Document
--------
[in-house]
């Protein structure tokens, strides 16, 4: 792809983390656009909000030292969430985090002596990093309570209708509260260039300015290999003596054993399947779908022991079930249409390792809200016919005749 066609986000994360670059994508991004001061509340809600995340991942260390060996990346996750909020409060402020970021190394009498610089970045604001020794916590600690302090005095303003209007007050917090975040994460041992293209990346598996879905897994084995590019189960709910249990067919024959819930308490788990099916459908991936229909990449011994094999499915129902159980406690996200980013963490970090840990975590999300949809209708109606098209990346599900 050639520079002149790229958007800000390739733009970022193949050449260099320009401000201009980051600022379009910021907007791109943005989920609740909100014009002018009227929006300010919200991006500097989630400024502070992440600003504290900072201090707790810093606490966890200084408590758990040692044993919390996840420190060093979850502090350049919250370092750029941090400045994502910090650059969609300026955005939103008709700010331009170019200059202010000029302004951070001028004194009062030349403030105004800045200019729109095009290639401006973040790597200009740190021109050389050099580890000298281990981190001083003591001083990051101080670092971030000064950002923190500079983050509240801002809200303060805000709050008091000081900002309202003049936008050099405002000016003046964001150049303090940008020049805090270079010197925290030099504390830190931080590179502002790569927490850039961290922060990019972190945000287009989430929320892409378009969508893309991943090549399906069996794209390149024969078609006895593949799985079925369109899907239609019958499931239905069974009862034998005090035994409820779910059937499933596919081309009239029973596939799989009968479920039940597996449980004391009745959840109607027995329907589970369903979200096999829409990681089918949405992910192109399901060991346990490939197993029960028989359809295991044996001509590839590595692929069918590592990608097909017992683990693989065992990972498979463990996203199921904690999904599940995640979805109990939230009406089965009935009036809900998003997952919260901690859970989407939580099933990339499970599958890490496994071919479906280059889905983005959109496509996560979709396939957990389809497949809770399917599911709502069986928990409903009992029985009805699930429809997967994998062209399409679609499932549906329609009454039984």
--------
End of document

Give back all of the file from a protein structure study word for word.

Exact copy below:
[in-house]
């Protein structure tokens, strides 16, 4: 792809983390656009909000030292969430985090002596990093309570209708509260260039300015290999003596054993399947779908022991079930249409390792809200016919005749 066609986000994360670059994508991004001061509340809600995340991942260390060996990346996750909020409060402020970021190394009498610089970045604001020794916590600690302090005095303003209007007050917090975040994460041992293209990346598996879905897994084995590019189960709910249990067919024959819930308490788990099916459908991936229909990449011994094999499915129902159980406690996200980013963490970090840990975590999300949809209708109606098209990346599900 050639520079002149790229958007800000390739733009970022193949050449260099320009401000201009980051600022379009910021907007791109943005989920609740909100014009002018009227929006300010919200991006500097989630400024502070992440600003504290900072201090707790810093606490966890200084408590758990040692044993919390996840420190060093979850502090350049919250370092750029941090400045994502910090650059969609300026955005939103008709700010331009170019200059202010000029302004951070001028004194009062030349403030105004800045200019729109095009290639401006973040790597200009740190021109050389050099580890000298281990981190001083003591001083990051101080670092971030000064950002923190500079983050509240801002809200303060805000709050008091000081900002309202003049936008050099405002000016003046964001150049303090940008020049805090270079010197925290030099504390830190931080590179502002790569927490850039961290922060990019972190945000287009989430929320892409378009969508893309991943090549399906069996794209390149024969078609006895593949799985079925369109899907239609019958499931239905069974009862034998005090035994409820779910059937499933596919081309009239029973596939799989009968479920039940597996449980004391009745959840109607027995329907589970369903979200096999829409990681089918949405992910192109399901060991346990490939197993029960028989359809295991044996001509590839590595692929069918590592990608097909017992683990693989065992990972498979463990996203199921904690999904599940995640979805109990939230009406089965009935009036809900998003997952919260901690859970989407939580099933990339499970599958890490496994071919479906280059889905983005959109496509996560979709396939957990389809497949809770399917599911709502069986928990409903009992029985009805699930429809997967994998062209399409679609499932549906329609009454039984």